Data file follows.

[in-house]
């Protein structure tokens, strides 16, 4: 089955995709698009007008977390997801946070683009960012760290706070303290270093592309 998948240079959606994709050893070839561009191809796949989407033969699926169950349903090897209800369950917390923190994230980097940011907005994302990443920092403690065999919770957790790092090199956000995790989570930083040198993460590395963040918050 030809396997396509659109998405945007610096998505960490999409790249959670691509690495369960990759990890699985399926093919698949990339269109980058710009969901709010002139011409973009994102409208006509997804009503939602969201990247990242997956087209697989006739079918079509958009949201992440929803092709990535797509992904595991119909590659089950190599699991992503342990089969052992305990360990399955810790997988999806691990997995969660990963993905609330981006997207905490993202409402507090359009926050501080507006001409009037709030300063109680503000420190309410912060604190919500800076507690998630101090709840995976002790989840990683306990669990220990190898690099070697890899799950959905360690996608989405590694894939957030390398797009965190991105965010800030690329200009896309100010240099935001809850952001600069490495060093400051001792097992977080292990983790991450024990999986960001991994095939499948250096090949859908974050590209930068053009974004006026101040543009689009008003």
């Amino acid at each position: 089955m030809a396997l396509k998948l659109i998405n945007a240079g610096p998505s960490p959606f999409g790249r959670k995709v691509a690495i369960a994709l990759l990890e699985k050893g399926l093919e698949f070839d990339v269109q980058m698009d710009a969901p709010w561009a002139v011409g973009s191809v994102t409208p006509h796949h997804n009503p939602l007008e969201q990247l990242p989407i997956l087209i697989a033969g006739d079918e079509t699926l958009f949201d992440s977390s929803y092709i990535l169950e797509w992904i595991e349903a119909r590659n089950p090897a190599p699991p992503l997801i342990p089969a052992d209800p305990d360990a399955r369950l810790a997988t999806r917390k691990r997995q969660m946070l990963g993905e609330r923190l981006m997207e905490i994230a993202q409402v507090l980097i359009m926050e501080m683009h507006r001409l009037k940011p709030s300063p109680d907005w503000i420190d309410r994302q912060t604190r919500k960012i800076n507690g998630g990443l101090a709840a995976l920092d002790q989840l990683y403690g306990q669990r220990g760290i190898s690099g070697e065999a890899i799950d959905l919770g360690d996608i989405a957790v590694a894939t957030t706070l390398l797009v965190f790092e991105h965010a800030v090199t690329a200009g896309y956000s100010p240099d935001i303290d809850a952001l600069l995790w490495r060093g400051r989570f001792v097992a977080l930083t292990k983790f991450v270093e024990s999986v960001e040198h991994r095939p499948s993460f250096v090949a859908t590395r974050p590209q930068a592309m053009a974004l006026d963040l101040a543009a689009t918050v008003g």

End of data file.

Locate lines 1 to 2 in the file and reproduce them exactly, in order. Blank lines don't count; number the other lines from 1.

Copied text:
[in-house]
């Protein structure tokens, strides 16, 4: 089955995709698009007008977390997801946070683009960012760290706070303290270093592309 998948240079959606994709050893070839561009191809796949989407033969699926169950349903090897209800369950917390923190994230980097940011907005994302990443920092403690065999919770957790790092090199956000995790989570930083040198993460590395963040918050 030809396997396509659109998405945007610096998505960490999409790249959670691509690495369960990759990890699985399926093919698949990339269109980058710009969901709010002139011409973009994102409208006509997804009503939602969201990247990242997956087209697989006739079918079509958009949201992440929803092709990535797509992904595991119909590659089950190599699991992503342990089969052992305990360990399955810790997988999806691990997995969660990963993905609330981006997207905490993202409402507090359009926050501080507006001409009037709030300063109680503000420190309410912060604190919500800076507690998630101090709840995976002790989840990683306990669990220990190898690099070697890899799950959905360690996608989405590694894939957030390398797009965190991105965010800030690329200009896309100010240099935001809850952001600069490495060093400051001792097992977080292990983790991450024990999986960001991994095939499948250096090949859908974050590209930068053009974004006026101040543009689009008003």